The software company Atlassian, already a major player in the enterprise technology game with its applications like Jira, Confluence, and HipChat, has released a new collaboration platform for employees and teams called Stride, to compete with existing products like Slack. Kerry Flynn at Mashable describes Stride as “all about taking action”:
It cuts down on notifications by letting users put themselves in a “Focus Mode,” and it makes it super simple to switch from text to video. The design is mobile-friendly and easy to use, not unlike its competitor Slack. But it offers features that make it arguably a better product than Slack for actually getting work done. …
One of the core features is letting users set themselves as away. That feature is available in competitors, such as Slack’s emoji statuses, but Stride allows users to actually mute specific channels, share what they’re working on, and more easily catchup once they’re done. … Any room in Stride can start a meeting and allow any user to join in via audio or video. It eliminates the need to move to Google Hangouts, BlueJeans, or another third-party video system and can encourage people to switch to video more often.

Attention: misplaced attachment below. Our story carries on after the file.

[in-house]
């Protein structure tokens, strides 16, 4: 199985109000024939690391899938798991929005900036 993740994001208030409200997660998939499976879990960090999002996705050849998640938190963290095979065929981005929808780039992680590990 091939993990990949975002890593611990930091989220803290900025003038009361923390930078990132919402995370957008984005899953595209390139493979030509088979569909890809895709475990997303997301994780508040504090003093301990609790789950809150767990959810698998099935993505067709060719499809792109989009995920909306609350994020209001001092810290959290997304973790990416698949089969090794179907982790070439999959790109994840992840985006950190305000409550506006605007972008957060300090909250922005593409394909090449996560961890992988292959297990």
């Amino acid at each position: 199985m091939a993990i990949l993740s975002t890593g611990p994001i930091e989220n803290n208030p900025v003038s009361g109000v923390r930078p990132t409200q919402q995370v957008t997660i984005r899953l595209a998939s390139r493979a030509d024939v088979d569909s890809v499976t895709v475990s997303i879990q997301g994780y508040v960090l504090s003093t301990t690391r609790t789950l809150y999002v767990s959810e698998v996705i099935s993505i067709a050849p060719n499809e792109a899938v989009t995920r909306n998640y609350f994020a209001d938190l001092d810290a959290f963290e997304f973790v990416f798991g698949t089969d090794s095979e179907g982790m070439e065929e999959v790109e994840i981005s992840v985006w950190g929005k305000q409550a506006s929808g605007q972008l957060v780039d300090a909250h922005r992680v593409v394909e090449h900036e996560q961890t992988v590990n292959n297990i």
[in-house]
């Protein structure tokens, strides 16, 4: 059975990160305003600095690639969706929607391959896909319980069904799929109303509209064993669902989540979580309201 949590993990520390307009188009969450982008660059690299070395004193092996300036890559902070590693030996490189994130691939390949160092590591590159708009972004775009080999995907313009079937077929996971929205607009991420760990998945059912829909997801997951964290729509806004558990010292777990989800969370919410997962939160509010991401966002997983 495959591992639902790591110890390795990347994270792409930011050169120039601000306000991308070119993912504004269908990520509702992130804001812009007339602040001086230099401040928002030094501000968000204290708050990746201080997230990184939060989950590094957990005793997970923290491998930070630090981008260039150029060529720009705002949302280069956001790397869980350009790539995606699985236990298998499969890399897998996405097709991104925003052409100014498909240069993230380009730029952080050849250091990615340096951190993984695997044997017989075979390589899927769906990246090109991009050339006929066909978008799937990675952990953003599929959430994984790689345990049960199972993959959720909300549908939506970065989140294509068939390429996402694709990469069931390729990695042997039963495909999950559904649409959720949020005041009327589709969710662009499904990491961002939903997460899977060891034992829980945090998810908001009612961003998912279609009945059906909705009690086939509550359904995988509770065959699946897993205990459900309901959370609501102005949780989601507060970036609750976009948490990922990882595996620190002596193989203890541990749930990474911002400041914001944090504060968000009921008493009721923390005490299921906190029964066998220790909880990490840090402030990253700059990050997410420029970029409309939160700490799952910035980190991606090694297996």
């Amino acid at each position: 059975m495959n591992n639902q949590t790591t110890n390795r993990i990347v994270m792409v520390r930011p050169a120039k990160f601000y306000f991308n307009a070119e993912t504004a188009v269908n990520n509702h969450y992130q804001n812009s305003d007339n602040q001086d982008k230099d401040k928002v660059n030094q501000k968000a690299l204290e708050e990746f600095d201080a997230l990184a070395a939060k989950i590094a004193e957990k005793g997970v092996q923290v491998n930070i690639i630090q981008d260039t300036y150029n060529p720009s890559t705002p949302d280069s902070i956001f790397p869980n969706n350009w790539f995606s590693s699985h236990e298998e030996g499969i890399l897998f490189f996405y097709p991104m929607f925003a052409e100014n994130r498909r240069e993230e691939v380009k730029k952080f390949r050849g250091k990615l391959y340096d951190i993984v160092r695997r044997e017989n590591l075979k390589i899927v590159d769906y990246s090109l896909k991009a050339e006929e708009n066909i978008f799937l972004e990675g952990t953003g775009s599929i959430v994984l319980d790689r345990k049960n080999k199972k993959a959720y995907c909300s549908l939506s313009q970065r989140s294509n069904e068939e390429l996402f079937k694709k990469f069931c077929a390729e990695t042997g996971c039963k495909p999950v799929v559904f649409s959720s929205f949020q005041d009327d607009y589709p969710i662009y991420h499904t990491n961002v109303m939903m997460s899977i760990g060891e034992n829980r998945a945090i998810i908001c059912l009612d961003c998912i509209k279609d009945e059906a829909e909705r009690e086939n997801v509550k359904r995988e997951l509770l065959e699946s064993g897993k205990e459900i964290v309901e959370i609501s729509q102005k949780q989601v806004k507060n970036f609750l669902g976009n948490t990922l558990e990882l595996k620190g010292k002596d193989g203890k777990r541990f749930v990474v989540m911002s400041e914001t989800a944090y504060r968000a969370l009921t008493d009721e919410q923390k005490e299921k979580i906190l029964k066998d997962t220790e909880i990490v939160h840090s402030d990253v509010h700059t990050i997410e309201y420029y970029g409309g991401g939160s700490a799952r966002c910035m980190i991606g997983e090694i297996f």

Steve Goldsmith, general manager for Stride at Atlassian, tells GeekWire reporter Tom Krazit that Stride is integrated with Atlassian’s other software products and will be available in both free and paid tiers with different features:
Contrary to the myth of the “queen bee,” professional women help each other succeed all the time, and in male-dominated workplaces, that kind of support can be crucial to getting ahead. The Washington Post’s Juliet Eilperin highlights a particularly interesting example of this in the White House, where the women of the Obama administration have made a concerted effort to ensure that their voices are heard—and that their male colleagues don’t step on or take credit for their ideas: